A writer’s life – The pros and cons of a broken wrist

I painted the kitchen this weekend – well seven eighths of it to be exact.  My task was rudely interrupted by the failure of my footstool to stay intact.  After twenty year’s loyal service, it split in two while I was cutting in around the carefully masked cooker hood.  I shattered my wrist while the ceiling received a liberal stroke of ‘white with a hint of bamboo’ as I fell.  On reflection, I came off worst.

Determined to make the best of it, I compiled a list of pro’s and con’s.  For every downside, there must be a balancing upside.

I can’t type.  What’s the point of a one handed touch typist? Woman up.  You can type one handed.  Lucky you not to have broken your right hand.
Much worse, I can’t go to the gym Walk the dog then.  And while you’re about it, consider the deficiencies in your latest plot line.
I’ll get fat! Good point.  No chocolate or biscuits for you until the cast’s off.  Make that dog walk a mile longer.
But my wrist’s smashed up.  I might need an operation. Then you can use that experience in your writing.  No event is ever wasted!
Fine – but I’ll have to go into hospital (inconvenient) and the cast will be on even longer (not known for my patience). Refer back to the previous answer.
Whatever.  But I can’t drive for six to eight weeks?  That’s a threat to my monthly book club and the new ALLI writer’s meet I hoped to join. Big deal.  Suddenly too good to ride the bus, are we?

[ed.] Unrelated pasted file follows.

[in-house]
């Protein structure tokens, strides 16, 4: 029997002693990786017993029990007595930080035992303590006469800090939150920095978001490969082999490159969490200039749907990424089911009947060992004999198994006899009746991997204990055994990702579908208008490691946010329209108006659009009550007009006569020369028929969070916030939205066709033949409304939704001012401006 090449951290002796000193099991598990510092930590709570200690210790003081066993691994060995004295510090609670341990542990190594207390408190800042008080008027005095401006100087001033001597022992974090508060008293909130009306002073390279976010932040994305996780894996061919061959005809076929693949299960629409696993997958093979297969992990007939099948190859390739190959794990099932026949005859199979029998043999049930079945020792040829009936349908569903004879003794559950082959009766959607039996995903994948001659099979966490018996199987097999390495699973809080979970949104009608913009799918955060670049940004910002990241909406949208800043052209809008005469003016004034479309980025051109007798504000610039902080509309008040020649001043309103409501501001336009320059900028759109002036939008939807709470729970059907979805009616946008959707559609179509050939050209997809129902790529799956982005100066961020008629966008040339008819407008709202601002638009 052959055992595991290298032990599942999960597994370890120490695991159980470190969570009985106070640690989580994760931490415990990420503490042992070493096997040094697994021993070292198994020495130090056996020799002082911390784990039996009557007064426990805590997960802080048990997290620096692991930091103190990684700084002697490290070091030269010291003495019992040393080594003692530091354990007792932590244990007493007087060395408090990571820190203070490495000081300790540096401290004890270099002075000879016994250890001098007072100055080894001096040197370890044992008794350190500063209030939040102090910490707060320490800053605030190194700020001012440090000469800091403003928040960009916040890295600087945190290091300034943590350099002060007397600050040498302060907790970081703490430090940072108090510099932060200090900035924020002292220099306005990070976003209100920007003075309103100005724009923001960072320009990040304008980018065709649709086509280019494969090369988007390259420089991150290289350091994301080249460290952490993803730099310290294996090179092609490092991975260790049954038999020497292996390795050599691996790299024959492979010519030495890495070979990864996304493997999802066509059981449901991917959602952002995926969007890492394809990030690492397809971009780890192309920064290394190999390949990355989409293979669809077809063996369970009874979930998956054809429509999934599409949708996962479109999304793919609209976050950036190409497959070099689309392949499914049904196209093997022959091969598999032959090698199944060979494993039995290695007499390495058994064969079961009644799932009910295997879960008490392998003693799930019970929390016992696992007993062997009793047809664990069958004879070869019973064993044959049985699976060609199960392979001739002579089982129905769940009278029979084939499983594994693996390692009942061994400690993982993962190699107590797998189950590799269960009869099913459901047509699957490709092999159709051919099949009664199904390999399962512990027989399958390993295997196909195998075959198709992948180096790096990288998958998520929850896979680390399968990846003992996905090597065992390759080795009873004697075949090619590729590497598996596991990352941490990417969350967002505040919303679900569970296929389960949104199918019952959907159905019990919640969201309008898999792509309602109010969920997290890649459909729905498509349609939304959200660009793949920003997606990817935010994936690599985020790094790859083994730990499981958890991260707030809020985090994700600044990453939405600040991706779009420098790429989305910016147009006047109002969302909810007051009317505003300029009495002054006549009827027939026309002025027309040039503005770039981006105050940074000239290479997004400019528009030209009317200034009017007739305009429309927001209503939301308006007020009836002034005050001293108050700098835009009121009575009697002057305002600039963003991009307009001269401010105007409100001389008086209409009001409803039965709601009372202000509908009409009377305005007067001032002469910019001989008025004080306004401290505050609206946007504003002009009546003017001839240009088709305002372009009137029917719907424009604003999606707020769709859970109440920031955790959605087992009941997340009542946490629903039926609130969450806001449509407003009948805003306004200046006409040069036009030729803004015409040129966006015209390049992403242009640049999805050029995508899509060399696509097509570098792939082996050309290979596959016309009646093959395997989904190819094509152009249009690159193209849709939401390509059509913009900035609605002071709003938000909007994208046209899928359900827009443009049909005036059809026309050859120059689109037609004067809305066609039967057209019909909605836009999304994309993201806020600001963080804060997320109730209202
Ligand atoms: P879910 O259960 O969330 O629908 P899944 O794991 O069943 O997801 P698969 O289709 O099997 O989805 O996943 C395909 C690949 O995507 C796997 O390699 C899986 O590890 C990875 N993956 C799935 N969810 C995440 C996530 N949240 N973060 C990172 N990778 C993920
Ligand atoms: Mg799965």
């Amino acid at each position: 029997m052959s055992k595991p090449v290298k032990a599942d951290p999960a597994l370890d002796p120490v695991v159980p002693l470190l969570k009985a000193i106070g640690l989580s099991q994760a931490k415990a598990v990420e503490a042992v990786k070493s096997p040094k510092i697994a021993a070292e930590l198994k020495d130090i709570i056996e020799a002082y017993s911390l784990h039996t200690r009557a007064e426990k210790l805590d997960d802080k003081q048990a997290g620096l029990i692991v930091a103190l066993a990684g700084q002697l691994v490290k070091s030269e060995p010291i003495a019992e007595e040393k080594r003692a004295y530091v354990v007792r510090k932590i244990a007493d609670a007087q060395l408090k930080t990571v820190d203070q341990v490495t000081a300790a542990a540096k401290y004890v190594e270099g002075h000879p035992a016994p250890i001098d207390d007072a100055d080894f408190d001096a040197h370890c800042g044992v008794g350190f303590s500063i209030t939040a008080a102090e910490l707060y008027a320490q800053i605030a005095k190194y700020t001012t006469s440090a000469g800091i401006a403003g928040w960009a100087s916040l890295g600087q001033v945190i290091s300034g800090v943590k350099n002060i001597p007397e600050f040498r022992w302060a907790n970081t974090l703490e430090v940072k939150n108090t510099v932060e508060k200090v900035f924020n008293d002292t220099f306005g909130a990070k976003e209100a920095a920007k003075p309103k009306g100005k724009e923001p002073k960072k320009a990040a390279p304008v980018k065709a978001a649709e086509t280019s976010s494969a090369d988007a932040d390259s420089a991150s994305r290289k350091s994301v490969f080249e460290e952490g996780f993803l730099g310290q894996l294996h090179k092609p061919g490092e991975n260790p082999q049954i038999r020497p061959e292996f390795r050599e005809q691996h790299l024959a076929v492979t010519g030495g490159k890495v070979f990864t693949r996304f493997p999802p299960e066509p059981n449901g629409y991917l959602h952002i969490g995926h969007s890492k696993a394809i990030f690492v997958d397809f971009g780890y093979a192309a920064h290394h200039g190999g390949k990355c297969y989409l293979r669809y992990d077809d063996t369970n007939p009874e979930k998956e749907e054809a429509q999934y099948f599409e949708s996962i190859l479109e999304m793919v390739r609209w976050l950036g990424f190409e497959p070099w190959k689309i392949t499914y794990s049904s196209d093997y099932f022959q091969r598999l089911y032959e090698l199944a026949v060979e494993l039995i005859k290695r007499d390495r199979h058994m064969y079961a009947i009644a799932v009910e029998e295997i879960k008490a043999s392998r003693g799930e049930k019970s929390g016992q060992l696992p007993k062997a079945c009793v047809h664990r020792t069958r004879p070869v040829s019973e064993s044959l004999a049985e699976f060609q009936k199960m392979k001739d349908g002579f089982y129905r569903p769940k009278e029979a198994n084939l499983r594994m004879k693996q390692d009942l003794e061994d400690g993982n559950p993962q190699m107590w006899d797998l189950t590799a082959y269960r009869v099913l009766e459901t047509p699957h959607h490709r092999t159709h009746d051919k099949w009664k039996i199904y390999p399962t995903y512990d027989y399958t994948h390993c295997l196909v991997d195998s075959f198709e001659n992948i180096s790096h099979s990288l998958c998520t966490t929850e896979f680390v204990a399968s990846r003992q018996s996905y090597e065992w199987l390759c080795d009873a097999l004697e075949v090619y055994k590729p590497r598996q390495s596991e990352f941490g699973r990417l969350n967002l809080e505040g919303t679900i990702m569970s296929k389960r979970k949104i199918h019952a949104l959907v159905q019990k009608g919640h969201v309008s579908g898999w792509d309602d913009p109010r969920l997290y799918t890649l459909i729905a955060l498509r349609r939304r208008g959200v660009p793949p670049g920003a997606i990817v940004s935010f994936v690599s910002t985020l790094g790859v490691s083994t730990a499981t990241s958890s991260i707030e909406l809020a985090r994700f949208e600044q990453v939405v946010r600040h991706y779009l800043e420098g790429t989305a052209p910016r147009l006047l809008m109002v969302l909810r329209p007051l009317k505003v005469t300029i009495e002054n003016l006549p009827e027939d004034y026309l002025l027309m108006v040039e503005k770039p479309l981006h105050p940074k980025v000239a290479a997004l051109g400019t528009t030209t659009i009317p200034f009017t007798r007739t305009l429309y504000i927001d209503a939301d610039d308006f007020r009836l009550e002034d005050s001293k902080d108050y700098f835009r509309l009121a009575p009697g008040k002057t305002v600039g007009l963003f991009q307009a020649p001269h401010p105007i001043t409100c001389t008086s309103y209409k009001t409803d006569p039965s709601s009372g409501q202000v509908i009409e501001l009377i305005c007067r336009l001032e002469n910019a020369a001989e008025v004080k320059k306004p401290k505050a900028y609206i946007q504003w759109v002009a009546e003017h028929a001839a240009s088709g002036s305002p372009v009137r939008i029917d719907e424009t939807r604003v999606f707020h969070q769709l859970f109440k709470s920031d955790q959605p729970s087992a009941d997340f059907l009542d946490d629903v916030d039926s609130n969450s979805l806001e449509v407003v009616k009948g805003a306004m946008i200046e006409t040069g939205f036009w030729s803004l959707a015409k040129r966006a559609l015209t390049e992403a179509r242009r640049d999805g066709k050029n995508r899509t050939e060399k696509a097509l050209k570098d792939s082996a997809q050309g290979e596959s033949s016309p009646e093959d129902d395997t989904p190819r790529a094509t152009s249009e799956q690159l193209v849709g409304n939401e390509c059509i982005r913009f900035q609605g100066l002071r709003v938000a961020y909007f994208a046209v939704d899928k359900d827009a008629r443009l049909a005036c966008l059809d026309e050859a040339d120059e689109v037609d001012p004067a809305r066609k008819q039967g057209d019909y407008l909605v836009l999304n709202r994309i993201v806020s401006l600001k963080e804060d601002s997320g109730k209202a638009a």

It hurts. I’ll give you that one.  No pain without gain, they say.
On the plus side, I’ll have more time for reading, writing and research if I’ve got nothing better to do. Now you’re talking.  You’ve got a ‘Writing’ magazine upstairs with the plastic wrapper on.  Time must be at a premium.

And so the internal dialogue rumbles on.  Yes, it’s a nuisance, but sometimes when you are trying to squeeze too much in, life takes control and bites back. I’ll have less time for the physical things.  DIY must take a backseat and I don’t suppose I’ll swing a kettlebell for a while – but it’s given me an unexpected six weeks to catch up with a spot of reading and time to research my new murder mystery. A wrist with a twist, you might say.

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Beau Garnie – an introduction

Two years ago, on a rare week off in the summer holidays my son Alex & I were walking the dog across a local common.  We passed our time imagining a world  full of little people and hares, warmongering dwarves and impossibly vain moth men.  Before we knew it, Calorean became lodged in our minds and wouldn’t let go.  Then Alex asked if we could write a book about it and in a moment of ill-considered indulgence, I agreed.  I signed up to a writing course with The Writing Magazine, wrote the first three chapters and after some very pleasing feedback from my tutor, mentally committed to completing the book.

Three months on and I began to flag.  Writing a whole book was an enormous task & with two demanding day jobs, finding time to write seemed somewhat self-indulgent.  But Na-No-Wri-Mo came round just at the right time & with the discipline of a daily word goal, all 67,000 words of Beau Garnie & The Invisimin Mine were finally completed.  After a year of editing I thought my pledge to Alex was fulfilled; but writing the book wasn’t enough.  He wanted it published too.  So thanks to David and the team at PublishNation BG&TIM was born in paperback & kindle this week.

You can read more about Beau, Skyle and all their friends as they travel through Calorean on their loyal hares by visiting Amazon Kindle or Lulu (see links in shop menu).